The leading anti-aging research is on how to prevent telomere shortening and develop therapies to lengthen telomeres, as many experts believe that lengthening telomeres could actually turn the biological clock backward.
Well, exercise has been associated with preventing telomer
There are just so many benefits of exercise -- far more than I can fit in this space -- so I will highlight just a smattering of them.
One of the primary benefits of exercise is that it normalizes your insulin and leptin levels, with the secondary benefits of weight loss and normalization of blood sugars. These basic factors in turn cascade outward, creating a ripple effect of positive health benefits, which include:
In fact, a study from 2008 concluded that fitness is a far better indicator of overall health and longevity than even body mass index (BMI). What this means is that even if you're overweight or obese, exercise will still provide you with measurable benefits. It will also most likely help you with weight loss as well.
Exercise also improves the circulation of immune cells in your blood. The job of these cells is to neutralize pathogens throughout your body.
The better these cells circulate, the more efficient your immune system is at locating and defending against viruses and diseases trying to attack your body. Your immune system is your first line of defense against everything from minor illnesses like a cold or the flu right up through devastating, life-threatening diseases like cancer.
Further, when researchers measured the biochemical changes that occur during exercise, they found alterations in more than 20 different metabolites. Some of these compounds help you burn calories and fat while others help stabilize your blood sugar, among other benefits as well.
Are You Ready to Get Active?
Lace up a pair of running shoes and hit the gym. Even a brisk walk a few times a week is better than nothing, particularly if you are new to exercise or very out of shape. However, it is not much better than doing nothing as it really provides virtually none of the benefits described above.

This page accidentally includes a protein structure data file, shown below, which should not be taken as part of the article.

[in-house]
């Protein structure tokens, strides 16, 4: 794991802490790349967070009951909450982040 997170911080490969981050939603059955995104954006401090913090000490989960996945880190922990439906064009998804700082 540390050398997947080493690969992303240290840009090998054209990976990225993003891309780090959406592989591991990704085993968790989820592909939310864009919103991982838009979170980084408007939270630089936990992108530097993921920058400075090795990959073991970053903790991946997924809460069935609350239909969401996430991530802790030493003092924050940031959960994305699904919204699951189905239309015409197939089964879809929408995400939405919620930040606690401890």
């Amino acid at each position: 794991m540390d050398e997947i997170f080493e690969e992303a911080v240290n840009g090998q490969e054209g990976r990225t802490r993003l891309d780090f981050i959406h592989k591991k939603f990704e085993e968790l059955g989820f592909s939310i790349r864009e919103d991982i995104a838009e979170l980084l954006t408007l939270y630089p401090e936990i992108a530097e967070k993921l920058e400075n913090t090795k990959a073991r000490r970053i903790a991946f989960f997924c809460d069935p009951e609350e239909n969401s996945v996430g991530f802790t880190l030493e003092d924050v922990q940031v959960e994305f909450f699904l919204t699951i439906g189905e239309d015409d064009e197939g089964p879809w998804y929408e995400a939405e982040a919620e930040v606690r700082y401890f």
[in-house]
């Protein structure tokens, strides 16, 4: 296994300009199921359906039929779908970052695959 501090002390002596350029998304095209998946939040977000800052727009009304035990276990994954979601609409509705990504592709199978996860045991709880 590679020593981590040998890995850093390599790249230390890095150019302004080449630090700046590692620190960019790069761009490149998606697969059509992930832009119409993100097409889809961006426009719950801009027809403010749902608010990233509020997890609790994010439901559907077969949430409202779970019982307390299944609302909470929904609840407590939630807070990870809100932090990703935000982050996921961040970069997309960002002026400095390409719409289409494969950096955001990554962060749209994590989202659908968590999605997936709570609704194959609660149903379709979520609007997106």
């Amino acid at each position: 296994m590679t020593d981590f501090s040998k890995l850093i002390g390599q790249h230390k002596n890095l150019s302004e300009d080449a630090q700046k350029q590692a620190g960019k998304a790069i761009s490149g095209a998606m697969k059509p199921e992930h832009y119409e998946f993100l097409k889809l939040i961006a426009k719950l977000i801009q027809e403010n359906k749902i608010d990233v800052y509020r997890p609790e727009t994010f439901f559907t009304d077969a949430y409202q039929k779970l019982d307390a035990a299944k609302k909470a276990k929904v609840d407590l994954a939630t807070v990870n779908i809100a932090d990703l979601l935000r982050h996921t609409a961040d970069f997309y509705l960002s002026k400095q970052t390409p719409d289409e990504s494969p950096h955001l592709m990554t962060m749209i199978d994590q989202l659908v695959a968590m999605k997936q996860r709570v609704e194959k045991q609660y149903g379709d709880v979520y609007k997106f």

To achieve the full range of benefits of exercise you need to exercise more intensely so you will want to tailor your fitness plan to include a variety of more challenging techniques.
You should be getting in not only strength training and aerobics, but also core-building activities, stretching and more.
But please don't make the mistake I did for decades by wasting your time logging in steady, hour-long cardio sessions on the treadmill as your primary form of exercise.
That may sound like a major conflict with everything you have read about exercise but let me tell you that I was a runner for over 40 years and logged in tens of thousands of miles. So I am coming from a background of major personal experience. Most people will experience the most significant benefits from implementing a mixture of burst-type cardio exercises, strength training, and core exercises.
Peak Fitness Will Get You Into Peak Physical Condition in a Fraction of the Time
I recently coined the term "Peak Fitness" to represent a comprehensive exercise program that includes far more than merely cardio training. It can improve your health in ways you cannot get from typical methods of exercise, including greater weight loss from less exercise time.